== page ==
A wide range of vaccine choices are available including use of autologous tumor cells, allogeneic tumor cells, and tumor-specific moieties including peptides, gangliosides, and DNA plasmids. A variety of mechanisms appear to exist as possible obstacles to successful active immunotherapy using vaccines. Current studies are focused on the use of new and different vaccine preparations, as well as on various forms of immune-modulation as potential techniques for enhancing vaccine effectiveness.

Despite considerable interest and numerous studies over the past 20 years, to date, no preventive melanoma vaccine has been approved by the FDA. One randomized, controlled trial (RCT) of a gp100 melanoma vaccine has reported a significant increase in response rate and progression free survival (PFS), and many other trials are underway or in the planning stages. However, several other RCTs have reported no improvements in disease-free survival and overall survival (OS) rates with the use of study vaccines. Additionally, other RCTs have closed early due to inferiority of results with study vaccines. Therefore, the use of melanoma vaccines is considered experimental, investigational and/or unproven.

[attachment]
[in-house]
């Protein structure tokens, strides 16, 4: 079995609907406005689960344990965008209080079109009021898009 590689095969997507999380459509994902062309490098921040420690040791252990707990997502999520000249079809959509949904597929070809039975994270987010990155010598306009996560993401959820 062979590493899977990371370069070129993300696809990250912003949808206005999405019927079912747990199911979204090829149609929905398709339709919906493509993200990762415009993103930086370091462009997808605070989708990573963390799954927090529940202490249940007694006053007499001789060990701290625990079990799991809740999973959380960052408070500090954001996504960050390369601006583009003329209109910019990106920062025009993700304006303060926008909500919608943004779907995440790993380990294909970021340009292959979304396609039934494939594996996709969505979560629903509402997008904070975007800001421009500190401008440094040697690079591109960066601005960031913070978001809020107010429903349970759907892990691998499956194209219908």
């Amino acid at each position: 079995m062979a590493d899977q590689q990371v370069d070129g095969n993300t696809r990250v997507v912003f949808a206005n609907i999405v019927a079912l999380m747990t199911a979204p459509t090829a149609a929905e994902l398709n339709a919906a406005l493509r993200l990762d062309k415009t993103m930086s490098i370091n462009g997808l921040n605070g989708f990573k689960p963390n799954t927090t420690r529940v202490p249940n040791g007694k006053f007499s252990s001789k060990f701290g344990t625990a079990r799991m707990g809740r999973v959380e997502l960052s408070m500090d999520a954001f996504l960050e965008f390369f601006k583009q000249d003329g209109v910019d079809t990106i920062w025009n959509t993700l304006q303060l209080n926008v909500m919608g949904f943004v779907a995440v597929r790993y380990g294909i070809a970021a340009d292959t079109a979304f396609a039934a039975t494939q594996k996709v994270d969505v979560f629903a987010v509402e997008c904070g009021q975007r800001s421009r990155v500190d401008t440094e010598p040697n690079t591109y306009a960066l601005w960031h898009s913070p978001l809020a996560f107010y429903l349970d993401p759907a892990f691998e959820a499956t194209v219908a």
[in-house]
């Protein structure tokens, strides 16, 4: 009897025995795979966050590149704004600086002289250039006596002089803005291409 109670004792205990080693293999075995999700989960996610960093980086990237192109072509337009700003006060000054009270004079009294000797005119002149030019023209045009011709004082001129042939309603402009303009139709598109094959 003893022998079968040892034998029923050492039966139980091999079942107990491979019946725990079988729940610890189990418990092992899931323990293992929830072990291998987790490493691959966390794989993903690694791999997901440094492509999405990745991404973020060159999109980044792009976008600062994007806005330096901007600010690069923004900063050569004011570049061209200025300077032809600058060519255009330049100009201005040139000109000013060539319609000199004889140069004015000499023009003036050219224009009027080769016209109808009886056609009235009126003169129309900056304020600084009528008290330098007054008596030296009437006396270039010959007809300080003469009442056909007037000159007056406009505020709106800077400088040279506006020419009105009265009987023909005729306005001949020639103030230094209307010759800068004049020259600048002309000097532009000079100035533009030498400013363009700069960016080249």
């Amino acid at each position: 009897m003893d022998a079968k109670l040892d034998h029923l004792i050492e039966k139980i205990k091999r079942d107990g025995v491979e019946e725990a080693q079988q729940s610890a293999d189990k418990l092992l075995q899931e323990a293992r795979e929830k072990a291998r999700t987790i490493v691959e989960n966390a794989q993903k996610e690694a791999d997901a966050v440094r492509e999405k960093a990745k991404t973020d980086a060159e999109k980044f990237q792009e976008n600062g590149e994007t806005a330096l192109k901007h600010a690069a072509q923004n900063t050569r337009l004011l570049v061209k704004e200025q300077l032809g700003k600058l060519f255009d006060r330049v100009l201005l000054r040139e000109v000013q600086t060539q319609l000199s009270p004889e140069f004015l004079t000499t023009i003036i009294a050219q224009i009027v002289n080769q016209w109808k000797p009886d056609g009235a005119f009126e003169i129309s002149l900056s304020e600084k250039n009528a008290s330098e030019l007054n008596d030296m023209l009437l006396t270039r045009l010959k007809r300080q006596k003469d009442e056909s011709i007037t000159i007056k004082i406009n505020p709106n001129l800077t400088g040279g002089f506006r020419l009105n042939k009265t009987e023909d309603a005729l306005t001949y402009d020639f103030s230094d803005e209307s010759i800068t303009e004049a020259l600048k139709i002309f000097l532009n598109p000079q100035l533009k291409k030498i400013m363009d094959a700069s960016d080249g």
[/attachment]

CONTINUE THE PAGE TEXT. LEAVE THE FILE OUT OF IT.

Contract:

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Coding:

CODING:

Disclaimer for coding information on Medical Policies

Procedure and diagnosis codes on Medical Policy documents are included only as a general reference tool for each policy. They may not be all-inclusive.

The presence or absence of procedure, service, supply, device or diagnosis codes in a Medical Policy document has no relevance for determination of benefit coverage for members or reimbursement for providers. Only the written coverage position in a medical policy should be used for such determinations.

Benefit coverage determinations based on written Medical Policy coverage positions must include review of the member’s benefit contract or Summary Plan Description (SPD) for defined coverage vs. non-coverage, benefit exclusions, and benefit limitations such as dollar or duration caps.

CPT/HCPCS/ICD-9/ICD-10 Codes

The following codes may be applicable to this Medical policy and may not be all inclusive.

CPT Codes

90749

HCPCS Codes

J3490, J9999

ICD-9 Diagnosis Codes

Refer to the ICD-9-CM manual

ICD-9 Procedure Codes

Refer to the ICD-9-CM manual

ICD-10 Diagnosis Codes

Refer to the ICD-10-CM manual